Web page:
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You searched for +publisher:"Clemson University" +contributor:("Dr. Kennth A. Christensen"). One record found.

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1. Kandel, Prakash. PASSIVATION AND FUNCTIONALIZATION OF CONJUGATED POLYMER NANOPARTICLES WITH HEAD GROUP MODIFIED PHOSPHOLIPIDS AND PROTEINS.

Degree: PhD, Chemistry, 2014, Clemson University

Conjugated polymer nanoparticles (CPNs) possess important characteristics such as high fluorescence brightness, reasonable photostability, and non-toxicity. These properties allow the use of CPNs in fluorescence based cellular and biological applications including cellular labeling, imaging, biosensing, and single particle tracking. To realize the broad applications of CPNs, it is required that CPNs possess functionality to conjugate a recognition moiety and maintain colloidal stability in biological media. In the following Dissertation, we have prepared functionalized CPNs by surface passivation with head group- functionalized poly (ethylene glycol) lipids and proteins. We studied the colloidal stability of CPNs in biological media and investigated their utility as cellular labels, fluid phase markers and detection reagent in immunoassay. Chapter 1 summarizes the general background information of CPNs including methods of preparation, physical properties, bioanalytical applications, and functionalization strategies. Chapter 2 contains a systematic study of a simple and rapid method to prepare extremely bright, functionalized, stable and biocompatible conjugated polymer nanoparticles incorporating functionalized polyethylene glycol (PEG) lipids by reprecipitation. The size of these nanoparticles, as determined by TEM, was 24±5 nm. These nanoparticles retain the fundamental spectroscopic properties of conjugated polymer nanoparticles prepared without PEG lipids, but demonstrate greater hydrophilicity and quantum yield compared to unmodified conjugated polymer nanoparticles. Nanoparticles were prepared with several PEG lipid functional end groups, including biotin and carboxy moieties that can then be conjugated to biomolecules. We have demonstrated the availability of these end groups for functionalization using the interaction of biotin PEG lipid conjugated polymer nanoparticles with streptavidin. To demonstrate that nanoparticle functionalization could be used for targeted labeling of specific cellular proteins, biotinylated PEG lipid conjugated polymer nanoparticles were bound to biotinylated anti-CD 16/32 antibodies on J774A.1 cell surface receptors, using streptavidin as a linker. This work represents a method of preparation of bright and biocompatible CPNs by inclusion of functionalized PEG lipids. The functional end group on PEG lipid CPNs offers a link to conjugate CPNs to biomolecules. Hence, PEG-lipid CPNs are a viable technology for targeted labeling and imaging in biological systems. Chapter 3 constitutes the comparative study of sensitivity and limit of detection using PEG-lipid functionalized CPNs as a fluid phase marker in J774A.1 cells compared to cells loaded with carboxy-functionalized quantum dots (Q dots) or a dextran-linked small molecule organic dyes (Alexa fluor 488 dextran (AF488-dex)). Under typical conditions used for ex vivo biological imaging or flow cytometry, these CPNs were 175x brighter than Qdots and 1,400x brighter than AF488-dex. Evaluation of the minimum incubation concentration… Advisors/Committee Members: Dr. Kennth A. Christensen, Dr. Brian Dominy, Dr. Jeffrey Anker, Dr. George Chumanov.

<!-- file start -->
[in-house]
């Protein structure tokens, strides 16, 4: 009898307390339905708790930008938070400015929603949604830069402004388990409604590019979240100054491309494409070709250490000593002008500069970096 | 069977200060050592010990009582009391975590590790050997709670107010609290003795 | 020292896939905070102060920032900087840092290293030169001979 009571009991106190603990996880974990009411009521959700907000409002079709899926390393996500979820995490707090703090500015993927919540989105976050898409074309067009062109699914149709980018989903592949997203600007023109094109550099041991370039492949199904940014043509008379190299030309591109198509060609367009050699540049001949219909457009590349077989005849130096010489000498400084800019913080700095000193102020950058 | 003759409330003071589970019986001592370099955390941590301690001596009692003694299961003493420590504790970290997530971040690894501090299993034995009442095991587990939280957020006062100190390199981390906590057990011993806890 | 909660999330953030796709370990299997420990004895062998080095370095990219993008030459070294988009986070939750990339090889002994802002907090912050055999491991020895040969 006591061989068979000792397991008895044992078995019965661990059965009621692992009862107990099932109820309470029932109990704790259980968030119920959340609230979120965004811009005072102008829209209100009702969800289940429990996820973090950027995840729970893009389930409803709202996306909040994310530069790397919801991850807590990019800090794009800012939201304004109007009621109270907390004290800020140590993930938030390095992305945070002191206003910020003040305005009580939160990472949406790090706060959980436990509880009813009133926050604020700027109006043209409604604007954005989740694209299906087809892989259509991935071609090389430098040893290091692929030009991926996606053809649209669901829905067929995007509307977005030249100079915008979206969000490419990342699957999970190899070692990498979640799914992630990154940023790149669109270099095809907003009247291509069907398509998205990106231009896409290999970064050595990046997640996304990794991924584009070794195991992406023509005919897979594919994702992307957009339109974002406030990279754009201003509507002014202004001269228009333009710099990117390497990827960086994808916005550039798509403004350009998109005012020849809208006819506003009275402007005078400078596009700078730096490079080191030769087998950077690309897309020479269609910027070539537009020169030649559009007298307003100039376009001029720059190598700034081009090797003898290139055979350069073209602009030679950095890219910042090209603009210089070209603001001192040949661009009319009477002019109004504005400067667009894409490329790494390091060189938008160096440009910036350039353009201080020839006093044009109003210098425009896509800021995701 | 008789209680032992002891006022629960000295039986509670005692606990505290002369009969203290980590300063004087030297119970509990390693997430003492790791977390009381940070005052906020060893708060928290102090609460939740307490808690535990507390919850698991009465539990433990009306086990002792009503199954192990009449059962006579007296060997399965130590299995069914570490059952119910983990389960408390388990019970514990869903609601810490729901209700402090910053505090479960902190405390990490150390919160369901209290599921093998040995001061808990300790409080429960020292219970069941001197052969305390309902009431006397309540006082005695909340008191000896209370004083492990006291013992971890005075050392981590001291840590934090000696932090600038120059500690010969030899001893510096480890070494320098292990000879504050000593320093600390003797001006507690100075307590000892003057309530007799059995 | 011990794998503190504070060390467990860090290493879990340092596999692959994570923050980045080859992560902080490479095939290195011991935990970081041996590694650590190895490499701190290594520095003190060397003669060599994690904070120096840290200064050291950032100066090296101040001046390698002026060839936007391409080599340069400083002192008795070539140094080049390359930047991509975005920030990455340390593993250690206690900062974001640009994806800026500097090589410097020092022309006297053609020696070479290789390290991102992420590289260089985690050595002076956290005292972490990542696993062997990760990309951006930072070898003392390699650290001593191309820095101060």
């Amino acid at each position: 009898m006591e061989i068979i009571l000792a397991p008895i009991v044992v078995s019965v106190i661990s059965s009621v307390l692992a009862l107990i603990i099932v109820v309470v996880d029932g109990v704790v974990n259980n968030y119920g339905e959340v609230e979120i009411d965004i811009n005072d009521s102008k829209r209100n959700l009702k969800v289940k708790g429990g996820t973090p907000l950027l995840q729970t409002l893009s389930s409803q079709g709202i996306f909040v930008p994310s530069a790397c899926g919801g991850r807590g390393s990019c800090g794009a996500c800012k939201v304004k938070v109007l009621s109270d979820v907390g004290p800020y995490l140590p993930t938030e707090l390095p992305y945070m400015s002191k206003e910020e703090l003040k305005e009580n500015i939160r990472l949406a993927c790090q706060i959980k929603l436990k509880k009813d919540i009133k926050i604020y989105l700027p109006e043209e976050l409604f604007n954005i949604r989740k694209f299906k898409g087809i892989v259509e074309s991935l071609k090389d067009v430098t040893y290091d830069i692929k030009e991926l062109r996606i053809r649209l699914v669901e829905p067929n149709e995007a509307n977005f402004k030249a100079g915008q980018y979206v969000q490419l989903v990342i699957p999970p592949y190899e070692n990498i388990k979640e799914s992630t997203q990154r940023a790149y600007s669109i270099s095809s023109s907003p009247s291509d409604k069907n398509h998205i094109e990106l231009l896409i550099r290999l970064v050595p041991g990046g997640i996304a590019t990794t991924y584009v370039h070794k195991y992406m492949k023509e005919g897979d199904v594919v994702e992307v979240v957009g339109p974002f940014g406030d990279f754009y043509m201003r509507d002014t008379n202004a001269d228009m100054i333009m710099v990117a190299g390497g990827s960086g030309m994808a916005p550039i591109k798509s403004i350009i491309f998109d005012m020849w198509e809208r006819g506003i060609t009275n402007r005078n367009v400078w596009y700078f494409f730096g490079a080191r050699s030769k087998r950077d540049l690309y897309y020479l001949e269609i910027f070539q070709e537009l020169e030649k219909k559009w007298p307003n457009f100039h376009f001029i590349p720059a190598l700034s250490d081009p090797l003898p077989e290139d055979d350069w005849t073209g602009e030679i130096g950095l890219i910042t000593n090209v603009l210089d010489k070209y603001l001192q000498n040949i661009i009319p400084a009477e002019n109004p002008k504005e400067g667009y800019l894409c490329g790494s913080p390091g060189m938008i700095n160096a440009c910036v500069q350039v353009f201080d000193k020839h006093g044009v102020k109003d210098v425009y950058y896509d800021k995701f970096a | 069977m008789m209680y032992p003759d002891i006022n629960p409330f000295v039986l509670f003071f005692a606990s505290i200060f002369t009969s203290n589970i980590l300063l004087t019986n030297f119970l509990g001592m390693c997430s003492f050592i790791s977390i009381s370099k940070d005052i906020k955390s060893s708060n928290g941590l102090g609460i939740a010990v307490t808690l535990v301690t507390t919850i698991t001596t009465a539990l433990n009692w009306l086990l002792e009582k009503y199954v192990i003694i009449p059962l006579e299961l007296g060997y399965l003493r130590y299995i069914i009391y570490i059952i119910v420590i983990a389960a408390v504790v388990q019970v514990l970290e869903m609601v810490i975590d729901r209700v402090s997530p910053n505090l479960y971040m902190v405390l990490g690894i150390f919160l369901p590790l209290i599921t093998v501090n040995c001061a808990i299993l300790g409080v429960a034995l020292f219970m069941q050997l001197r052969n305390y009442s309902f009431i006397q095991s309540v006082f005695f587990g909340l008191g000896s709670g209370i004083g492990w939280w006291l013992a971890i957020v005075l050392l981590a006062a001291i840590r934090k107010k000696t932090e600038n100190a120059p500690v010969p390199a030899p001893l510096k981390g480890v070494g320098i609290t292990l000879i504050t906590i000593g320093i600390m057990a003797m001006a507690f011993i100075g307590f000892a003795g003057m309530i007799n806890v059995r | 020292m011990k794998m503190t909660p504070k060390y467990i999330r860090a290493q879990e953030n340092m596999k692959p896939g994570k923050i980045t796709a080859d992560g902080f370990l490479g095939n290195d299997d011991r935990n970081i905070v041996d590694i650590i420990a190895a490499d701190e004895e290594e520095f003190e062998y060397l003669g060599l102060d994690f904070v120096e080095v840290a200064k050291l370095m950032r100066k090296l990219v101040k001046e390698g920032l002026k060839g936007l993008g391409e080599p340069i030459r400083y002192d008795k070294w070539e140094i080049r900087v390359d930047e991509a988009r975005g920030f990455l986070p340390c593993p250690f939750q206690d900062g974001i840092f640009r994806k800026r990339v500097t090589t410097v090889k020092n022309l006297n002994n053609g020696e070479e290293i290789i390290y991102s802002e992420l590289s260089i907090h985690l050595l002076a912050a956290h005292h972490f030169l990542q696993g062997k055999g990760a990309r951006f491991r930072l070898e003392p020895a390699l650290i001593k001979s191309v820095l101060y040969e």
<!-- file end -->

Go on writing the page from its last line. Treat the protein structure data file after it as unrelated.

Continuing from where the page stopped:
Subjects/Keywords: Bioanalysis; Conjugated polymer nanoparticles; Detection; Imaging; Sensing; Chemistry

…would have been accomplished. vii Lastly, I would like to acknowledge Clemson University… 

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APA · Chicago · MLA · Vancouver · CSE | Export to Zotero / EndNote / Reference Manager

APA (6th Edition):

Kandel, P. (2014). PASSIVATION AND FUNCTIONALIZATION OF CONJUGATED POLYMER NANOPARTICLES WITH HEAD GROUP MODIFIED PHOSPHOLIPIDS AND PROTEINS. (Doctoral Dissertation). Clemson University. Retrieved from https://tigerprints.clemson.edu/all_dissertations/1302

Chicago Manual of Style (16th Edition):

Kandel, Prakash. “PASSIVATION AND FUNCTIONALIZATION OF CONJUGATED POLYMER NANOPARTICLES WITH HEAD GROUP MODIFIED PHOSPHOLIPIDS AND PROTEINS.” 2014. Doctoral Dissertation, Clemson University. Accessed November 30, 2020. https://tigerprints.clemson.edu/all_dissertations/1302.

MLA Handbook (7th Edition):

Kandel, Prakash. “PASSIVATION AND FUNCTIONALIZATION OF CONJUGATED POLYMER NANOPARTICLES WITH HEAD GROUP MODIFIED PHOSPHOLIPIDS AND PROTEINS.” 2014. Web. 30 Nov 2020.

Vancouver:

Kandel P. PASSIVATION AND FUNCTIONALIZATION OF CONJUGATED POLYMER NANOPARTICLES WITH HEAD GROUP MODIFIED PHOSPHOLIPIDS AND PROTEINS. [Internet] [Doctoral dissertation]. Clemson University; 2014. [cited 2020 Nov 30]. Available from: https://tigerprints.clemson.edu/all_dissertations/1302.

Council of Science Editors:

Kandel P. PASSIVATION AND FUNCTIONALIZATION OF CONJUGATED POLYMER NANOPARTICLES WITH HEAD GROUP MODIFIED PHOSPHOLIPIDS AND PROTEINS. [Doctoral Dissertation]. Clemson University; 2014. Available from: https://tigerprints.clemson.edu/all_dissertations/1302

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